On 9 October, the Kenya National Commission on Human Rights reported that at least 37 people had been killed and 126 injured in unrest since presidential election results were released on 8 August. The Kenyan Supreme Court found the election that renewed the presidency of Uhuru Kenyatta to be invalid and scheduled another election for 26 October. The opposition has protested and called for the firing of electoral officials. Police have been attempting to suppress the protests through violent means, using clubs, live bullets, and tear gas, which has caused most of the reported deaths and injuries.

[Cassie Hettmansperger]


TURKMENISTAN: Reorganizes Legislative Bodies

On 9 September, President Gurbanguly Berdymukhammedov of Turkmenistan announced that a newly reinstated People’s Council would replace parliament as the highest representative body in the country. The existing Council of Elders, which is composed of largely non-elected members and meets at least once a year, will be transformed into the new People’s Council, which will likely keep a similar meeting schedule. The People’s Council had previously been created in 1992 by Berdymukhammedov’s predecessor, but was dissolved in 2008 and its powers were given to parliament and the president. The move to re-create the council comes shortly after Berdymukhammedov ended subsidies that provided free gas, water, and electricity to Turkmen households.

[Kylin Andreotti,]






CHINA: Anti-Corruption Statistics Released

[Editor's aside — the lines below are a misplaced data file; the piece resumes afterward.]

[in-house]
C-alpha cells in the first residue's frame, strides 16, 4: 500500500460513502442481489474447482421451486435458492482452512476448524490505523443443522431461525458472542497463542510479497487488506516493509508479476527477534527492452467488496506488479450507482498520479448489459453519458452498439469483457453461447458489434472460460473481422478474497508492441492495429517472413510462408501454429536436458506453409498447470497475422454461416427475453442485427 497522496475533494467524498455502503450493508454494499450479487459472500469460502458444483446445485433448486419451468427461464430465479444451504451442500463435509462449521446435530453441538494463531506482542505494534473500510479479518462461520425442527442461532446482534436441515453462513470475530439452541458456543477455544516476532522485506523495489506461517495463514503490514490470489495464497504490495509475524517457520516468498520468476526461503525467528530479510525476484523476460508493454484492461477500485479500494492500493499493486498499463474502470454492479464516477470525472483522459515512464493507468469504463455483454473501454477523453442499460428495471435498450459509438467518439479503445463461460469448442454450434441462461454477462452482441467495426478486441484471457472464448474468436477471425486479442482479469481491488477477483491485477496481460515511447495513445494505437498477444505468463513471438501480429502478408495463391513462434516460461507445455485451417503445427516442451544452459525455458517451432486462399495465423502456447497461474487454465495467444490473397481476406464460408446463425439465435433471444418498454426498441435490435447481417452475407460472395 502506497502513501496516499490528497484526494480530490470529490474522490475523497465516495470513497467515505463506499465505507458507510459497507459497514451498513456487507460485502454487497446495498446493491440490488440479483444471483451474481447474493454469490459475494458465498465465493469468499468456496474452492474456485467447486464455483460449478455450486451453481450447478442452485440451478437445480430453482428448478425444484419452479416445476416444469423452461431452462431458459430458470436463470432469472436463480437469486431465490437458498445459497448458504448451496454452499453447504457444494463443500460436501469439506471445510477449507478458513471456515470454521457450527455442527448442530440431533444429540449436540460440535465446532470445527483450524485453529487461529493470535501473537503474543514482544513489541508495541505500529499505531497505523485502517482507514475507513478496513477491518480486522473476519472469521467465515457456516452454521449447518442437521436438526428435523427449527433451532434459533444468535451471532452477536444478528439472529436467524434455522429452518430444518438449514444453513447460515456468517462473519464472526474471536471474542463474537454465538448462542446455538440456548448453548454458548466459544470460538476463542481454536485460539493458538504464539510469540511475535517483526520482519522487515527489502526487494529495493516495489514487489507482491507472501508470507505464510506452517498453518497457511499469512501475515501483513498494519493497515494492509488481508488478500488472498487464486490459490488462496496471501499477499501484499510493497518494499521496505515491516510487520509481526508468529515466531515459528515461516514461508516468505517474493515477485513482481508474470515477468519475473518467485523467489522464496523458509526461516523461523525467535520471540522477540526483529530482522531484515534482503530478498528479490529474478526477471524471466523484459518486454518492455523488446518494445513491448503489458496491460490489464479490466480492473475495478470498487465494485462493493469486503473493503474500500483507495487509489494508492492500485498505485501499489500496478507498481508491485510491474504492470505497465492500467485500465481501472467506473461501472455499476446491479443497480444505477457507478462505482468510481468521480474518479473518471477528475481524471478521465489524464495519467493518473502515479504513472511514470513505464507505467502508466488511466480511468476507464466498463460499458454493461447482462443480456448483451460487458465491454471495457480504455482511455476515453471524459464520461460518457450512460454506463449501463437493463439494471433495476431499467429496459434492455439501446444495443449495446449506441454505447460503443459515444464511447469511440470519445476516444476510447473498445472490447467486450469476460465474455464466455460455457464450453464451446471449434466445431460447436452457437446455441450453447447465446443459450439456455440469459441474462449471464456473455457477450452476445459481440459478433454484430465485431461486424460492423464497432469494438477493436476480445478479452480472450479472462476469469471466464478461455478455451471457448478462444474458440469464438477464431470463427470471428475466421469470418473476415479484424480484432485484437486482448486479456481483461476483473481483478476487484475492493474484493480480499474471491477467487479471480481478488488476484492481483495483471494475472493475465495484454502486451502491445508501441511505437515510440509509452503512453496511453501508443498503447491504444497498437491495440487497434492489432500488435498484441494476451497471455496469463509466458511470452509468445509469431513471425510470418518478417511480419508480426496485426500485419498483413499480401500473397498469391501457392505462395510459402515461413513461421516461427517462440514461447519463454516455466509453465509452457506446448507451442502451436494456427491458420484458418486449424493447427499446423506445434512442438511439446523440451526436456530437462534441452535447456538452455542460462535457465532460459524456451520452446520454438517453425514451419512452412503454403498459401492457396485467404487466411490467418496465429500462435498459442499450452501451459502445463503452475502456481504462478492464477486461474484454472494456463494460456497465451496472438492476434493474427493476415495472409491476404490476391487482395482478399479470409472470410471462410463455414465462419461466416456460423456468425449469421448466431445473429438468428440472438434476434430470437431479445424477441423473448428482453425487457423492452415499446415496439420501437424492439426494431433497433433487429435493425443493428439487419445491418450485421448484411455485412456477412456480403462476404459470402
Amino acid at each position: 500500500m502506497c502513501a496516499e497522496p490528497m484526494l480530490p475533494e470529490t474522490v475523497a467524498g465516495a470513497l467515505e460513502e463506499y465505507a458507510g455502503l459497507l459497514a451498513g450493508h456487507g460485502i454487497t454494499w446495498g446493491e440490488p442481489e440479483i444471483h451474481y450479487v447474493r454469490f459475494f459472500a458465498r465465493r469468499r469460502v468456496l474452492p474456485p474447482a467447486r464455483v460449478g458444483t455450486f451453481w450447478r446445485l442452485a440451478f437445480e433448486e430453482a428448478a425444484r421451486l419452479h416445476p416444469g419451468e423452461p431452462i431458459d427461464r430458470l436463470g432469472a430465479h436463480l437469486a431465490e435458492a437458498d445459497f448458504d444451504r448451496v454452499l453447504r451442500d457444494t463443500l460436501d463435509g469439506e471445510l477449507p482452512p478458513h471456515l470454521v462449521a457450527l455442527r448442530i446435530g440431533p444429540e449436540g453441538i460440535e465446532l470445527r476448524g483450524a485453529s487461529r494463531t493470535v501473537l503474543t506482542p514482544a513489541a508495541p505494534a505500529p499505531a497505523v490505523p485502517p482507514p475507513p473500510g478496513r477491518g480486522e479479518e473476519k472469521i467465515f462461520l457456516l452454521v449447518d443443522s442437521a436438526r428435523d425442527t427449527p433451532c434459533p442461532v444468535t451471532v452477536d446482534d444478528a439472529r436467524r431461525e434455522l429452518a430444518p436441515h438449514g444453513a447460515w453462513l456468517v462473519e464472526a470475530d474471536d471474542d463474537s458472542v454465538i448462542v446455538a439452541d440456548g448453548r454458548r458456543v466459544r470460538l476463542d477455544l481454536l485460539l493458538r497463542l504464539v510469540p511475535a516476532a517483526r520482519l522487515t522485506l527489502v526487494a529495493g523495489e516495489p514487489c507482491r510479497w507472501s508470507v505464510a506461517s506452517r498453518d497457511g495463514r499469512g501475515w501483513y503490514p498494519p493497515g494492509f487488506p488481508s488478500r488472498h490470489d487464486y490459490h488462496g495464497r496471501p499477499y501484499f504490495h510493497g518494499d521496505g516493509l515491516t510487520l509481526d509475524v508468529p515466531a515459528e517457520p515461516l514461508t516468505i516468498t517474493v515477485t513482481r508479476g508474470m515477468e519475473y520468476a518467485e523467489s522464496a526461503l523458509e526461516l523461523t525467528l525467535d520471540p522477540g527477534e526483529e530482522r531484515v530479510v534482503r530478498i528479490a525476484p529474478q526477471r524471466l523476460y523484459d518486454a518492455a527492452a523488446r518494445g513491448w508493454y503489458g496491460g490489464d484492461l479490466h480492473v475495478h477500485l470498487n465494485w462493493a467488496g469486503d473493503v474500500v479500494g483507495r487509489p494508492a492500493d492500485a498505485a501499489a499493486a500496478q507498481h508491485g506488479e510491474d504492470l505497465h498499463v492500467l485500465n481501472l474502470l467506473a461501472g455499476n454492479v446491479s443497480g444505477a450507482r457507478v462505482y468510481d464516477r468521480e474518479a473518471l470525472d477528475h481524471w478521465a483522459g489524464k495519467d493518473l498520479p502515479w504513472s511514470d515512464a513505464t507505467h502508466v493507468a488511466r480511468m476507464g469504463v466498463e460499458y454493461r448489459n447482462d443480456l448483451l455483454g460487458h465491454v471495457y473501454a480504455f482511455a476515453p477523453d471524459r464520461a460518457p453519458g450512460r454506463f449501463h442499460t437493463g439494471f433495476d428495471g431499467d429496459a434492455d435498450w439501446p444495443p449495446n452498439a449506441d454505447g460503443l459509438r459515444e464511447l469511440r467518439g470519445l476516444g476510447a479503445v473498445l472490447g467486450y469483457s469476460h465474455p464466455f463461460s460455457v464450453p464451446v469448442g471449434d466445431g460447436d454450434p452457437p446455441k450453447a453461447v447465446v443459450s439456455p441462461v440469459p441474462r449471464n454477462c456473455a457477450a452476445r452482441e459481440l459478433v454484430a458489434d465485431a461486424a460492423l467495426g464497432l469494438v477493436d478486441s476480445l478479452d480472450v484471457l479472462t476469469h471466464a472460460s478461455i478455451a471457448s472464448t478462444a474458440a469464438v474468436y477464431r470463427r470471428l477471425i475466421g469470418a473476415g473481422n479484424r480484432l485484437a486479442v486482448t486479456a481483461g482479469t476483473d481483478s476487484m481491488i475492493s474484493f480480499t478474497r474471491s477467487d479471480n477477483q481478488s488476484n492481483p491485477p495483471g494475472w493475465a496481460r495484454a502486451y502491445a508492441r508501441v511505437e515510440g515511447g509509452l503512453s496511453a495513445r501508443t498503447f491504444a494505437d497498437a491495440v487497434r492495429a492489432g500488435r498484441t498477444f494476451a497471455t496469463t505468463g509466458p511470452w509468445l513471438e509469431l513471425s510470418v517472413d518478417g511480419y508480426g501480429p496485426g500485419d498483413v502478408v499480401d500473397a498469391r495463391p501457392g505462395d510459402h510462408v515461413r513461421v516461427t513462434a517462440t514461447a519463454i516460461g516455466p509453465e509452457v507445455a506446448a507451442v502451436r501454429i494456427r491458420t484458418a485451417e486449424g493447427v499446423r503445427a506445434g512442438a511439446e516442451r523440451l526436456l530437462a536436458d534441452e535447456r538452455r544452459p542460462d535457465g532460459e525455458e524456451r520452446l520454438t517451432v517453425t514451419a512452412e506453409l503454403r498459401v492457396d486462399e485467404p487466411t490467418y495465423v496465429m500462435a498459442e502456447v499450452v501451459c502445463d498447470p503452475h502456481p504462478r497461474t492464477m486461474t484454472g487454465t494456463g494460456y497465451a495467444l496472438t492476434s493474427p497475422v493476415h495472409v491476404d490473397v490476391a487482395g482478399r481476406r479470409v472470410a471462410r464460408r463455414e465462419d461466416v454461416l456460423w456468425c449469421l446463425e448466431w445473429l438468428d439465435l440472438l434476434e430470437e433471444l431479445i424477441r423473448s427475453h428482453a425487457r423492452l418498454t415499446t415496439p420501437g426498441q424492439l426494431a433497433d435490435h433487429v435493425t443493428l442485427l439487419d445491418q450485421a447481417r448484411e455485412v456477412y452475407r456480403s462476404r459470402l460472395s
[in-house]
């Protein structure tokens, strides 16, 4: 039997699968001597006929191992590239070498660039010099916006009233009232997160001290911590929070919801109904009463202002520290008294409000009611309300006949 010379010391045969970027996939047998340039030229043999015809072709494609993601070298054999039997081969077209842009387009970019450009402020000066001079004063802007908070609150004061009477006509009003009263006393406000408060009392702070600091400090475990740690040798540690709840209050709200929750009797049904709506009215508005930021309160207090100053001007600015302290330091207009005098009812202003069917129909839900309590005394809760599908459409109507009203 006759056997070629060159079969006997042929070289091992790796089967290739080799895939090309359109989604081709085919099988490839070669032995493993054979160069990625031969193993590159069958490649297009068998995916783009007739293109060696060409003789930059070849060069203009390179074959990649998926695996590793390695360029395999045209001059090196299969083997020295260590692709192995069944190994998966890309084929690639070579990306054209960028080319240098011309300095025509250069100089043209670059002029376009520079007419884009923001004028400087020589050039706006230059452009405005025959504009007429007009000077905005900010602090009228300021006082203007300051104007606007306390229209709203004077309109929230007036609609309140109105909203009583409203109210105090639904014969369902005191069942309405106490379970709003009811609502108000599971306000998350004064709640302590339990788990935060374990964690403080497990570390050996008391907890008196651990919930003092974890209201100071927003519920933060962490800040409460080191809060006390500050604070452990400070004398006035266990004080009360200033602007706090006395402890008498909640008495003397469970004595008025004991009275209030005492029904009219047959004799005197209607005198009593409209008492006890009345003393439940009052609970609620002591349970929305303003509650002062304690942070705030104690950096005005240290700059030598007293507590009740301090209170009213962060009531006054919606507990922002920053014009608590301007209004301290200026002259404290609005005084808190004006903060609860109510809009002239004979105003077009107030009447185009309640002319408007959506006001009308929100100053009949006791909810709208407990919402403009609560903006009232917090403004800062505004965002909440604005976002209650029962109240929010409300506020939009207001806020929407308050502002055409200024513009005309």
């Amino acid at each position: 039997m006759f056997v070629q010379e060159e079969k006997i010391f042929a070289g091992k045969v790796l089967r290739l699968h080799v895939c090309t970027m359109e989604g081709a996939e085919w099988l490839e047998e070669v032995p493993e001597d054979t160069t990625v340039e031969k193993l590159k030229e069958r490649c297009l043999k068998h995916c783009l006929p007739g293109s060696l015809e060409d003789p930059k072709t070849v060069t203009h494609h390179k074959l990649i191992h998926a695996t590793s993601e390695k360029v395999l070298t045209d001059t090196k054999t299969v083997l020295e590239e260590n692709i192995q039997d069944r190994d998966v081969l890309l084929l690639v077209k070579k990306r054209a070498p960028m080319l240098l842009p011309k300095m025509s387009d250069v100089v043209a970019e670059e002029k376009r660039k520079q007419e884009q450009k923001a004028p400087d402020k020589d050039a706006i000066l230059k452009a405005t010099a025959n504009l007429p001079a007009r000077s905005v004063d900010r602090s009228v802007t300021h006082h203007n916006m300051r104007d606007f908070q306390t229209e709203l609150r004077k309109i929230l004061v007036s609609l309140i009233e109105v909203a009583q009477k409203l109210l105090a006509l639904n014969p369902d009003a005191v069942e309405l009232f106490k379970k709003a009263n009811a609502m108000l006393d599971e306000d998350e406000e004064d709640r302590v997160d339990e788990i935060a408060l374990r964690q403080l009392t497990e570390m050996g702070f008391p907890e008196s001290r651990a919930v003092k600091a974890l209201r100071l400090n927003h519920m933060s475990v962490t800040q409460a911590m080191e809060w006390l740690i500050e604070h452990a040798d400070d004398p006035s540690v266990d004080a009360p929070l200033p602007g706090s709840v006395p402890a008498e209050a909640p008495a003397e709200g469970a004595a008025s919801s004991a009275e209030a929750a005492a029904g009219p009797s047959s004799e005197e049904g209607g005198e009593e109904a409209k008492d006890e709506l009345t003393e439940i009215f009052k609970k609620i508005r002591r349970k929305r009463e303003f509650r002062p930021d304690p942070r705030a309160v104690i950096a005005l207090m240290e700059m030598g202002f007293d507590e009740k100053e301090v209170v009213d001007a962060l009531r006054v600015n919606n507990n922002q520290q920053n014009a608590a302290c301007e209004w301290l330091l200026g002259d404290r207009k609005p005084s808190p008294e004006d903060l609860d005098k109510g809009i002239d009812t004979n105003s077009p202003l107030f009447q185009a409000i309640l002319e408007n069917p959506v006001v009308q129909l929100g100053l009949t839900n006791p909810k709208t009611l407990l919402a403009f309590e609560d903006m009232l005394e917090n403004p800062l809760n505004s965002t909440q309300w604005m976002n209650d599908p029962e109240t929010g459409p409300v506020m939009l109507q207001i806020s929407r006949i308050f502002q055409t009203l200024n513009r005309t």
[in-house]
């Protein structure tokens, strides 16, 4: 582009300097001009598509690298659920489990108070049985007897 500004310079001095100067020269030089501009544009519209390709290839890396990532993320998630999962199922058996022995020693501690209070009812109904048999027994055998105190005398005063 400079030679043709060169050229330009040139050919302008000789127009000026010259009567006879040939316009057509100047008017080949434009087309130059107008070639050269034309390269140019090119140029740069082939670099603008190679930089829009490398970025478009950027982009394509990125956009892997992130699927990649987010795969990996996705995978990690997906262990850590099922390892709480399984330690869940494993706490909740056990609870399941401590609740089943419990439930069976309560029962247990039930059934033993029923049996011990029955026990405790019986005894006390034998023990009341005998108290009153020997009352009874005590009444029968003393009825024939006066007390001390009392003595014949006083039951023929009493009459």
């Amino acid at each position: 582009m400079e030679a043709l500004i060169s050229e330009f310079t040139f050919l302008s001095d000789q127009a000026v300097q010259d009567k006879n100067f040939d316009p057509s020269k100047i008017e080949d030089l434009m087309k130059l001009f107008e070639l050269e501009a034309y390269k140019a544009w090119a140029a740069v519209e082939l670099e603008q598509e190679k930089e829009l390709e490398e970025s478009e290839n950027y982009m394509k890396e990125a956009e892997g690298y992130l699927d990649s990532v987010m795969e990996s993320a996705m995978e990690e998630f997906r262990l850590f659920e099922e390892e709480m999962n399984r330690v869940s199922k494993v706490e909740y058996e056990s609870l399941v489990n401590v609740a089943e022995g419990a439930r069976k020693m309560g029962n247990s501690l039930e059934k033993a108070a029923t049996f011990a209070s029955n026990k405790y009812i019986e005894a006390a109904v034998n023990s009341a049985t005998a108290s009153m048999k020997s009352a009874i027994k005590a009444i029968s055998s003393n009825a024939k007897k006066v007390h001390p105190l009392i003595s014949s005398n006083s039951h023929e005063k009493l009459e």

Summary: The release of figures detailing the success of President Xi’s anti-corruption campaign, less than two weeks before the 19th National Congress of the CCP, is a move to bolster Xi’s position before the all-important meeting that almost certainly will hand him a second five-year term.

Development: On 8 October, the Chinese Central Commission for Discipline Inspection (CCDI) released the number of officials punished on charges of corruption since 2013. The official number released was 1.34 million, however the CCDI clarified that 648,000 of the punished officials were village-level officials and another 13,000 include members of the People’s Liberation Army (PLA), making up just less than half of those served punishments. This is part of Chinese President Xi Jingping’s core “tigers and flies” doctrine, which includes targeting corruption on all levels of the party. Sun Zhengcai, the former administrator of Chongqing, and former general Guo Boxiong, are some of the high-level officials who have been punished under the anti-corruption efforts.

Analysis: The release of the numbers on the anti-graft campaign come strikingly close to the 19th National Congress, an important convention held twice-a-decade for upper-level Chinese Communist Party (CCP) members. The upcoming event is almost certain to bolster President Xi’s ambitions to continue for a second term as General Secretary. As the anti-graft campaign is one of Xi’s primary initiatives, the calculated release of the results will likely favor Xi’s outcome in the upcoming National Congress seeing as the campaign has been met with grand support over the last five years as the CCP seeks to change its public image. Xi will almost certainly cite the CCDI’s report as proving the effectiveness of his efforts. Releasing the CCDI figures may show other aspiring party members that Xi plans to consolidate support before the National Congress.

[Ben Robinson]


LIBERIA: Holds First Elections in a Decade

Summary: Despite the many candidates and shift from UN led security forces to those led by Liberia, the presidential election will likely result in a smooth transition of power.